Anthems of a Stranger


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Anthems of a Stranger is seasoned, mature and demonstrates experienced South African song writing and musicianship at its best.

Artist: Andy Innes
Album: Anthems of a Stranger
Year: 2012
Genre: Folk rock
Label: Independent

I’m sure that by now you are all familiar with Andy Innes and are aware of the fact that he’s just released his debut album, Anthems of a Stranger. This charming folk rock album is a collection of stories, memories and lessons skilfully presented in 14 tracks. It was recorded in a few different locations and features many notable musicians, including Johnny Clegg and Neil Ettridge, one of the country’s most prolific session drummers.

Other than using a number of different session musicians for the album, Andy also includes some unusual instruments in the mix, such as the tabla, zulu guitars and a mouth bow. I love this, because it creates diversity and ensures that the listener is never board. The harmonies, backing vocals and use of different guitar sounds add such character to the songs, emphasizing the African/folk rock feel carried across the album. Andy doesn’t possess the strongest vocal ability, but he shows us that you don’t need to have pipes like Tina Turner to produce something great. Andy’s guitar work is obviously the highlight for me and is, in my mind, the heart of the album.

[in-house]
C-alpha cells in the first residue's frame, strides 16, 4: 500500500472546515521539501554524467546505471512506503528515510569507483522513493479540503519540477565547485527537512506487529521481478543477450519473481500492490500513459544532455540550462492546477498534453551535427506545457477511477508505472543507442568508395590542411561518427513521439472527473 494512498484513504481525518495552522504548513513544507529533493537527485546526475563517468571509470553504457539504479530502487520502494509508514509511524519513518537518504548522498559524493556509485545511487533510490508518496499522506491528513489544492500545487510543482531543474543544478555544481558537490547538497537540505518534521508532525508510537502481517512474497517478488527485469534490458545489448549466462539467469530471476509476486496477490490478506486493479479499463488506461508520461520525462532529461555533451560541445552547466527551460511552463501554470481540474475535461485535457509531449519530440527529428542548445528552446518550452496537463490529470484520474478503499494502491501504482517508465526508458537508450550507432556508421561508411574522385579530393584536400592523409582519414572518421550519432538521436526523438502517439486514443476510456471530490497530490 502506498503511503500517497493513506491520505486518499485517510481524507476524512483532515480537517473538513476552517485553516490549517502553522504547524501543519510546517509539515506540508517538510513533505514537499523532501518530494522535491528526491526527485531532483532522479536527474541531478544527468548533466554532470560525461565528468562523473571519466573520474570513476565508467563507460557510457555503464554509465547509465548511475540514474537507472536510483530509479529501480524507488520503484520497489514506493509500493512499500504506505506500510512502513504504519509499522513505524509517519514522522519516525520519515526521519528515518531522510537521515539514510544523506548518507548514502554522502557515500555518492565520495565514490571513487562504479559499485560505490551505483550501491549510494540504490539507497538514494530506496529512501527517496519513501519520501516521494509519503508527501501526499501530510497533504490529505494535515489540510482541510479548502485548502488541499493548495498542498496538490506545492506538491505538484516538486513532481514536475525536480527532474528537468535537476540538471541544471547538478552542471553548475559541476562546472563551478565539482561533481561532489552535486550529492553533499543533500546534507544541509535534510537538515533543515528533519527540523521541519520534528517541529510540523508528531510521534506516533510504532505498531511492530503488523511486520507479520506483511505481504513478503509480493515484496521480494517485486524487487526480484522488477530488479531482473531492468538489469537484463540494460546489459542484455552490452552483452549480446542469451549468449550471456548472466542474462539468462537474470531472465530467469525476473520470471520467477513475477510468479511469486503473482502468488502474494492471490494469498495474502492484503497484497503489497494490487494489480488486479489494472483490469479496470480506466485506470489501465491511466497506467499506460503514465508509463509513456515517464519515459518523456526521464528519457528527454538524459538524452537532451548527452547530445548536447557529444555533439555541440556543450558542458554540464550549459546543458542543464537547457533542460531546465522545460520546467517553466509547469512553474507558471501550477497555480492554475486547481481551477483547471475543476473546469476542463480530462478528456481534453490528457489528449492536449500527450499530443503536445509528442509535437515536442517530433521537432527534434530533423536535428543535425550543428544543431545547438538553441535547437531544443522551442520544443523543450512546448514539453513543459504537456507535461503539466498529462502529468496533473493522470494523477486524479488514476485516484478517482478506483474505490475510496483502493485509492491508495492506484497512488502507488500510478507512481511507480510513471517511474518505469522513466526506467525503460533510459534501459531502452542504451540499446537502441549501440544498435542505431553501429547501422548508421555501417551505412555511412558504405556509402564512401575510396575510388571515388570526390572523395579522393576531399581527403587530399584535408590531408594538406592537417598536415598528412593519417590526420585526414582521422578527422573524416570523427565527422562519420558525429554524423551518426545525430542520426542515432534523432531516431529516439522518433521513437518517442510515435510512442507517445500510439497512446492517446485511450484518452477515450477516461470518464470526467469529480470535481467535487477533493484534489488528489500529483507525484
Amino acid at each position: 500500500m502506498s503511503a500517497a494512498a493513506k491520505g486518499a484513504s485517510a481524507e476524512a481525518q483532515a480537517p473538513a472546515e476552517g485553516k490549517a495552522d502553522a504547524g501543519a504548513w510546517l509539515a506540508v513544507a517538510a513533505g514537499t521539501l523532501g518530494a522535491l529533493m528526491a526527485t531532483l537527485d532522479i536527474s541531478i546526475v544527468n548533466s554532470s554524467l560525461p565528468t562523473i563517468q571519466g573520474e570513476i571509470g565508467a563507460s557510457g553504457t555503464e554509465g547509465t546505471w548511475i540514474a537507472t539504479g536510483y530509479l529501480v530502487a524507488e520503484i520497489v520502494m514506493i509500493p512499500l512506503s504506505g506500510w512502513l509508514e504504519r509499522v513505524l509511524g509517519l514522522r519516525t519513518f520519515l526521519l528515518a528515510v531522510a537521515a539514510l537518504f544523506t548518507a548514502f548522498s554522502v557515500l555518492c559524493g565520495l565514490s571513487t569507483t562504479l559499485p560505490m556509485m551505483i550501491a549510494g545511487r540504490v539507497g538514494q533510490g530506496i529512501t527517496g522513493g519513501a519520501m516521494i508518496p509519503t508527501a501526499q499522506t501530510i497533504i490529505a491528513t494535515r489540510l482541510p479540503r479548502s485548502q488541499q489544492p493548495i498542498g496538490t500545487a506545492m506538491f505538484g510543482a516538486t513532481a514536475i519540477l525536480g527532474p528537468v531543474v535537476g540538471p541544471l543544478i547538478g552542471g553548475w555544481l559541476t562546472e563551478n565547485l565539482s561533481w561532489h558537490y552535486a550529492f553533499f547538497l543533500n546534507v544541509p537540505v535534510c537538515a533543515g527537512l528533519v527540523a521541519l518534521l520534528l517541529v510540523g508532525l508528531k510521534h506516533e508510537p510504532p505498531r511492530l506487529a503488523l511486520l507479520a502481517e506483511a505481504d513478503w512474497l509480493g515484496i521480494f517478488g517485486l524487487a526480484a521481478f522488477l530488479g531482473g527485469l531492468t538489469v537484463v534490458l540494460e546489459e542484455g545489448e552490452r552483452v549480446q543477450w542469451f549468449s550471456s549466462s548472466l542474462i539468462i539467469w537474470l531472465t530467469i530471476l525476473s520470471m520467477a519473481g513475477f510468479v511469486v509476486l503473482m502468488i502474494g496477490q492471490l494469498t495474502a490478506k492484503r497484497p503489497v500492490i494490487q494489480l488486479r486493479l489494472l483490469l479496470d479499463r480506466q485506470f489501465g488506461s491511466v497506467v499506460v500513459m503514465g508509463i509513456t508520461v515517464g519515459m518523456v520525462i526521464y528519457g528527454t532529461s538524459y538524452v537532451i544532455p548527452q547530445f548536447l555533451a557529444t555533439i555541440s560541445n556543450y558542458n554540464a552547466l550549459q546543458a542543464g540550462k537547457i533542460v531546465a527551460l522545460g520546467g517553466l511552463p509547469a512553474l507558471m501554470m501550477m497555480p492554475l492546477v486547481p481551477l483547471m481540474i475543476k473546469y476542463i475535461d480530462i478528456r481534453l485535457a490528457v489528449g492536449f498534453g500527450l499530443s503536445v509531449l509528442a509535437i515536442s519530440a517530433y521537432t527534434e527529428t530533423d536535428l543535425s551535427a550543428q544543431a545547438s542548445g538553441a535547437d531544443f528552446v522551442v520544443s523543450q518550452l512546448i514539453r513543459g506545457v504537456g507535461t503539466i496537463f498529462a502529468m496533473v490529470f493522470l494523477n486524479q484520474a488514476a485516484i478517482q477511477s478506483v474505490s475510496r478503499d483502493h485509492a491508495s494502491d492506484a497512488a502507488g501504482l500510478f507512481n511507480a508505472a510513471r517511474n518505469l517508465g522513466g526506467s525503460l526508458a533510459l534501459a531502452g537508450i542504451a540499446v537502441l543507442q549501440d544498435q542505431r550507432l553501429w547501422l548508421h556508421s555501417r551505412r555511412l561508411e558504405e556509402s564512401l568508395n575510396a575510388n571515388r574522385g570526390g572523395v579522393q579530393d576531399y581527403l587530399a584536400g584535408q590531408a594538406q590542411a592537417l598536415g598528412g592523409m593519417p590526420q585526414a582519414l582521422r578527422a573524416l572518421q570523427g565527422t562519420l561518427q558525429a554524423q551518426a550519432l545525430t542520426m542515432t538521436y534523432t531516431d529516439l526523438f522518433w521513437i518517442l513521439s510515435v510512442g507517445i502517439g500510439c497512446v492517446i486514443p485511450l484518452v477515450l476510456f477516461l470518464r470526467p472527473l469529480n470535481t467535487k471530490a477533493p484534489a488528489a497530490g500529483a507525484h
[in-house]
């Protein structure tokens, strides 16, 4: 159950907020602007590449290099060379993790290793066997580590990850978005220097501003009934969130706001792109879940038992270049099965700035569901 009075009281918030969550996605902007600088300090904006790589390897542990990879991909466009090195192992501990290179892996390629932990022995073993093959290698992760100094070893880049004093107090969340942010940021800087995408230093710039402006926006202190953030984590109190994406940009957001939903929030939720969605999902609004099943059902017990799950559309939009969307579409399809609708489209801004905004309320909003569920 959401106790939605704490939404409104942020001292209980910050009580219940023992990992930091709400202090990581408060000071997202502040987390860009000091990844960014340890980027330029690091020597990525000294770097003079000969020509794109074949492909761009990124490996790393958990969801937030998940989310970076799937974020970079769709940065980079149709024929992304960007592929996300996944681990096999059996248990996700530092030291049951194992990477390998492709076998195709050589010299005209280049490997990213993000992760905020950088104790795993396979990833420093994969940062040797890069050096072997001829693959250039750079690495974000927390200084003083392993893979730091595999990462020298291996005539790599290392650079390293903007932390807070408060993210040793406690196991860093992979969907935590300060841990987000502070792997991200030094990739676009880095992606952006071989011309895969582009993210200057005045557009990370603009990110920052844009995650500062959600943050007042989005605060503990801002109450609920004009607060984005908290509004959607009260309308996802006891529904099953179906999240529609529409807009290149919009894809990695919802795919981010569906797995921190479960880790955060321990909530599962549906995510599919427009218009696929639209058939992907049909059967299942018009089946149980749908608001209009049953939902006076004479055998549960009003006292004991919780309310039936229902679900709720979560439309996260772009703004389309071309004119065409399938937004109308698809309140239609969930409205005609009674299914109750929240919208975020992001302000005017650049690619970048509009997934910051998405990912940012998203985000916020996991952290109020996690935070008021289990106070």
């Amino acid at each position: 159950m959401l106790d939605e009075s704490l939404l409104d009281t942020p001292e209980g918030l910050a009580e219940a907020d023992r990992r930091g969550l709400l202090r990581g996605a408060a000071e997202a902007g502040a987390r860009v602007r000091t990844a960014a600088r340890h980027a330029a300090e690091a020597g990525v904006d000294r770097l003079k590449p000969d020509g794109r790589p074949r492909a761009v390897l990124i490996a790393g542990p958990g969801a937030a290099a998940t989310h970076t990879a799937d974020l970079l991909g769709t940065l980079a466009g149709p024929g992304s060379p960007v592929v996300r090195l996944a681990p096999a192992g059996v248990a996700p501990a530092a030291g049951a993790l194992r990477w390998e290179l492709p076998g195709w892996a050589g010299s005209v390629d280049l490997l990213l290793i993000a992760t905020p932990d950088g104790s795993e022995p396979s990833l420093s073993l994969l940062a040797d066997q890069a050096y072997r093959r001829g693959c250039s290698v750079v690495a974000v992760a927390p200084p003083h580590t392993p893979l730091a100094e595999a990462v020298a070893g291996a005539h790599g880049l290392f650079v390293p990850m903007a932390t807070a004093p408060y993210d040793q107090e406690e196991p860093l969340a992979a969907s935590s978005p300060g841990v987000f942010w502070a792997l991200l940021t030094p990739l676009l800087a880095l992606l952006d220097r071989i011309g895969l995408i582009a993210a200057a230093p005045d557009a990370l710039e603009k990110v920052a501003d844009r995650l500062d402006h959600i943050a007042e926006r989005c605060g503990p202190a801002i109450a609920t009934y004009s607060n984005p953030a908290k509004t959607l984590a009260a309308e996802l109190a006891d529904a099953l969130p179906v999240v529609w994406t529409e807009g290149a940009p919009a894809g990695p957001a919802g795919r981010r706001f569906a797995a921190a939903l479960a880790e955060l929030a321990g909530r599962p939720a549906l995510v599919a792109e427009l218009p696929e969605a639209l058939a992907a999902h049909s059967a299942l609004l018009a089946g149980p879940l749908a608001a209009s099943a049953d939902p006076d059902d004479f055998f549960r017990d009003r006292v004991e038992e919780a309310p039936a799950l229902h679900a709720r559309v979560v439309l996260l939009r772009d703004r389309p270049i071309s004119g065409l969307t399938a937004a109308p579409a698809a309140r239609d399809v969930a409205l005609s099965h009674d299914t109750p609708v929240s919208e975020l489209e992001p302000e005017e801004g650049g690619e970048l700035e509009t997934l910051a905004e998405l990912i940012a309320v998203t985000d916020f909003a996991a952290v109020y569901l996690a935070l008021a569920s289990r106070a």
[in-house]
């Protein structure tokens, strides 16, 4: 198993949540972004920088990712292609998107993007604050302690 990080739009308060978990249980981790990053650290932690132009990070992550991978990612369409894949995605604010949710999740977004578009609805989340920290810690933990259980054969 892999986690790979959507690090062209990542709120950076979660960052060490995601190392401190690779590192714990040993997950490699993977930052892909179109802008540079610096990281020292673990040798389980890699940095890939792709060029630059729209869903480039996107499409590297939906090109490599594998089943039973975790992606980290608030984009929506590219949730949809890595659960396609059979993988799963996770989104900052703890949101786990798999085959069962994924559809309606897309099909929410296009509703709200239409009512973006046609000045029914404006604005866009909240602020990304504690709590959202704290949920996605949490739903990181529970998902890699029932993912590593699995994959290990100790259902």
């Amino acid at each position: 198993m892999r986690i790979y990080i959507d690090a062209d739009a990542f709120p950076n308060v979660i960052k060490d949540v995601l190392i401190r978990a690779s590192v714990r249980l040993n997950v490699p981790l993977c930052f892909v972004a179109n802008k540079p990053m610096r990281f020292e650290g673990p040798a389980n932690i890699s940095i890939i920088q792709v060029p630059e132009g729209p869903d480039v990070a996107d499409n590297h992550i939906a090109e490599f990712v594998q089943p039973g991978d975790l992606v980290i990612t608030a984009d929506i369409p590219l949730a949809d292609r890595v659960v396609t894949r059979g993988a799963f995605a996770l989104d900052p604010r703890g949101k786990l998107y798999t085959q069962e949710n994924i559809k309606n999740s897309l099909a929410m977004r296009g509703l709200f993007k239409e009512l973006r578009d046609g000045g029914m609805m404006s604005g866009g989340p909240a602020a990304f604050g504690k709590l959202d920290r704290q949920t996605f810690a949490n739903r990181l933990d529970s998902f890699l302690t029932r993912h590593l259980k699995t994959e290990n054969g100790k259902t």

Production wise, this album is world class.

The maturity and effortlessness of Andy’s song writing is recognisable from the first song. All of the tracks are easy to listen to and it didn’t take long for me to find a few favourites. ‘The Chains’ is a definite hit for me, with the chorus stuck in my head even before I could figure out the lyrics. Some of my favourite instrumentals include ‘Gitane’, a song with a French presence about it, and ‘Emaweni’. Johnny Clegg breathes life into ‘Emaweni’ from the start with a mouth bow. This instrument is new to me, but what impresses me here is that Johnny built the mouth bow from scratch with some supplies from the hardware store and a branch from his garden. Andy manages to incorporate so many aspects into his songs and it comes together to create an album that is authentic and simply wonderful to listen to.

I’ve seen Andy perform the songs on this album live, and I’m inclined to say that he’s even better live than what he is on his album. Anthems of a Stranger is seasoned, mature and demonstrates experienced South African song writing and musicianship at its best.

Best Tracks: The Chains; Aliens; Gitane (instrumental); Emaweni (instrumental)

Rating: 90/100

– Larissa Ferreira

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